In the Kitchen
When chef Chris Green eats out, he likes to select three or four entrees, enjoying the flavours and diversity of each.
He then chooses a different wine to go with each. The result? "It's magic."
It's a style of eating that's common in Europe and it drives Green's food and wine menu at his award-winning Arbitrageur restaurant where he cooks most nights of the week.
Green was formerly a chef at Boulcott Street Bistro, but he has taken over Arbitrageur since he returned from living in Geneva with his diplomat wife three years ago.
His time in Geneva was hugely influential. It was there that the former bulldozer driver turned chef cooked for diplomats, and discovered the differences between the cuisine and fine dining of Europe and that of New Zealand. "You're living and breathing another culture. All it made me do was want to cook even more."
He came back to design a menu that is completely seasonal, reflecting the produce that's abundant at the time. So for now, diners are enjoying chestnut and parsley soup, duck leg and pork belly. He also makes a point of ensuring that all dishes come from the wine growing regions of the world, the terriors. Food and wine matching is taken to the extreme at Arbitrageur, where every dish has a perfect wine to accompany it.
Says Green: "In New Zealand, we have fine dining restaurants but we don't have fine dining. We don't have international wine cellars. If you go to a three-star Michelin restaurant in Europe, you have a three-star wine cellar too. Here we don't have the expertise of people working in restaurants as sommeliers. Over there, they're trained up from the day dot. Here, they're university students working to finance their study."
Arbitrageur has 1000 wines in its cellar, but many are priced into the hundreds and some into the thousands. Some of the 60-by-the-glass options are served in a half glass.
Green was at Moore Wilsons last week, treating paying guests to a workshop to watch and learn how to make one of the dishes on his menu – snail and chorizo risotto with mushroom foam, walnuts and comte. Part of David Burton's selected chef guest series, the Dominion Post food critic observed that Arbitrageur's menu has become more French-influenced under Green's reign. All the cheeses or fromage are French.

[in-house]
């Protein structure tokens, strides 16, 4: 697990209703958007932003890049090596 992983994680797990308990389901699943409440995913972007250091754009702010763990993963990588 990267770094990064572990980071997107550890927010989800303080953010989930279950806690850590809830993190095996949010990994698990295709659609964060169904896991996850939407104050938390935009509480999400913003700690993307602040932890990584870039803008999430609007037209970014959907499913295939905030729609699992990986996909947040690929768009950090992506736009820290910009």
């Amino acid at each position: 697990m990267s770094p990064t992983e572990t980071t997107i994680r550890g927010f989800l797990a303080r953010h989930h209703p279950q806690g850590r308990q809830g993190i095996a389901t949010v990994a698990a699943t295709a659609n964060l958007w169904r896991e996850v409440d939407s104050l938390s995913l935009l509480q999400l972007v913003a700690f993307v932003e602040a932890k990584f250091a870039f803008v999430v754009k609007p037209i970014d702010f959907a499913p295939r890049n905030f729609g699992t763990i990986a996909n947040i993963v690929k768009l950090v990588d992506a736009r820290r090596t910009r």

However, Green says, " the basis of my cooking style hasn't changed a lot over the years. It's still about fresh produce, getting the best ingredients and letting them speak for themselves. Colour on the plate, treating it as a canvas, are time held principles even as ingredients and trends change over time. Some dishes are classics, but people have got more sophisticated about cooking at home so we need to look at different cuts, flavours and ingredients and affordability is also more important than ever. Fine dining doesn't have to be expensive."
Green grew up in Wairoa, coming from a family of non-foodies. He and former business partner John Lawrence met at Cobb and Co in the Hutt Valley before setting up Tinakori Bistro and then Boulcott Street Bistro. Green bought out his previous business partners in 2009 to take over Arbitrageur.
Snail & Chorizo Risotto with Walnuts & Comte
Prep time 20 mins, cooking time 40 mins
1 tablespoon olive oil
1 small onion, finely chopped
300g aborio rice
50g butter, halved
100ml dry white wine
800ml hot chicken stock
2 tablespoons of pouring cream, whipped to soft peaks
2 tablespoons of walnut oil
30g butter, coarsely chopped
Chorizo sausage, thinly sliced
230g canned snails, drained
4 garlic cloves, finely chopped
2 tablespoons coarsely crushed walnut halves
100g Gruyere de Comte, shaved
2 tablespoons flat leaf parsley, chopped
30g butter, coarsely chopped
200g button mushrooms, thinly sliced
150ml pouring cream
Heat olive oil in a casserole over medium heat, add onion, sweat until tender (4-5 minutes). Add rice, stir to coat for 1-2 minutes, add wine reduce by one-third (2-3 minutes).
Add stock a ladleful at a time, stirring until stock is absorbed before adding more. Stir continuously until rice is al dente and stock is absorbed (20-25 minutes).
Remove from heat, add whipped cream to pan without stirring, cover with lid and set aside.
Heat walnut oil and butter in a large frying pan over medium heat until foaming, add sausage, snails and garlic, season to taste, stir occasionally until sausage is golden (4-5 minutes), set aside.
Meanwhile, for mushroom foam, heat butter in a large frying pan over low heat, add mushrooms, saute until tender but not coloured (5-6 minutes).
Add 300ml water, season to taste, simmer until infused (4-5 minutes), strain into a clean pan. Add cream, bring to the simmer, process with a stick blender until foamy, keep warm.
Fold cream through Risotto, and serve with sausage and snail mixture spooned over, scattered with walnuts, cheese, parsley and mushroom foam.
CHRIS GREEN'S FOOD SECRETS
Uses brown mushrooms for more flavour.
Always cooks with salted butter.
Buys fish from the boat so it's absolutely fresh.
Cooks as much as possible in tin foil in the oven to retain flavours, such as beetroot.
For David Burton workshops: www.feastandvine.com
- The Dominion Post